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Monday, July 12, 2010

Toothpicks: Rwanda's national post-meal passtime

Rwandans love toothpicks, or kirida. It may sound mundane, but never have I encountered a group of people who so universally love to use a toothpick after a meal. Be it in a restaurant or a middle class home, you will always be offered a toothpick following your meal, usually one of dubious Chinese origins that may or may not break off between your teeth, joining the goat meat or pineapple already stuck there. The simplest box of toothpicks costs only 100 francs, or less than 20 cents. Boxes typically have little holes in the top (the black area, right) so that toothpicks can be shaken out individually in a hygienic manner.

As usual, I get a kick out of some of the imports from China, particularly the "Delightfully fresh and each Vogue" toothpicks and the "Toothy-Fruity" variety with "fruits flowers" flavor tips on one end (click to enlarge):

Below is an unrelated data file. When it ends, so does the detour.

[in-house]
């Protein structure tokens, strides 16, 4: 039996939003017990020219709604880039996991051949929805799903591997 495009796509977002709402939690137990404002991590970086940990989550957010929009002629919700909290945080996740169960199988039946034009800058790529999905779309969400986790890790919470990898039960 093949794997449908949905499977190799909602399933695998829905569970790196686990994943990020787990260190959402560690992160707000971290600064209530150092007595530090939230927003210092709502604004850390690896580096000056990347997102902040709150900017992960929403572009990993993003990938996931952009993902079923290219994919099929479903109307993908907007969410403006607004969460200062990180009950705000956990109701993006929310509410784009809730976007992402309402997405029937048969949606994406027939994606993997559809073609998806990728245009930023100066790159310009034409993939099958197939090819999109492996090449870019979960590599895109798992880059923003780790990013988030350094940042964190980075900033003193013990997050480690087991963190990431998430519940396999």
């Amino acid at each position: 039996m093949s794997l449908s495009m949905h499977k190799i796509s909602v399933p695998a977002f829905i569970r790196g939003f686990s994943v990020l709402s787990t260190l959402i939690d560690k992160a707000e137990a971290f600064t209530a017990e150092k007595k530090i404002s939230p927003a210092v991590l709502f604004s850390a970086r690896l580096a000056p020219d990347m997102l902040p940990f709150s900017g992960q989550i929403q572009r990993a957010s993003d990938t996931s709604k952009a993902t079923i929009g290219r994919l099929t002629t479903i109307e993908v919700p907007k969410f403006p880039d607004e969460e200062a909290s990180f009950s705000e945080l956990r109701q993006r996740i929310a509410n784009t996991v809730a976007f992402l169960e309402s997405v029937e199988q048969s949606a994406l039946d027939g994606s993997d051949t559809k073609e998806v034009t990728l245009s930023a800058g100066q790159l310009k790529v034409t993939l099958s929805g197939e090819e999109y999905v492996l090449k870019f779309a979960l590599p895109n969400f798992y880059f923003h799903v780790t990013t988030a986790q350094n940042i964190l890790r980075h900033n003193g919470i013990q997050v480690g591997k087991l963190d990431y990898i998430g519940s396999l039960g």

Even babies love kirida! This is my adopted host sister in Nyanza.


The toothpick craze helps to explain why middle class Rwandans have such great teeth. For poorer Rwandans, toothpicks and other means of dental hygiene are unaffordable. Compounding the problem, raw sugar cane is widely consumed by the poor, meaning that among the other class divides here there is a clear gap in dental health.

1 comment:

  1. Usually, I use dental floss after eating. I tried using toothpick in removing debris within my teeth when I and my friends ate at one of the Chinese restaurants near our town. Thankfully I was able to remove debris within my teeth using toothpicks.

    ReplyDelete

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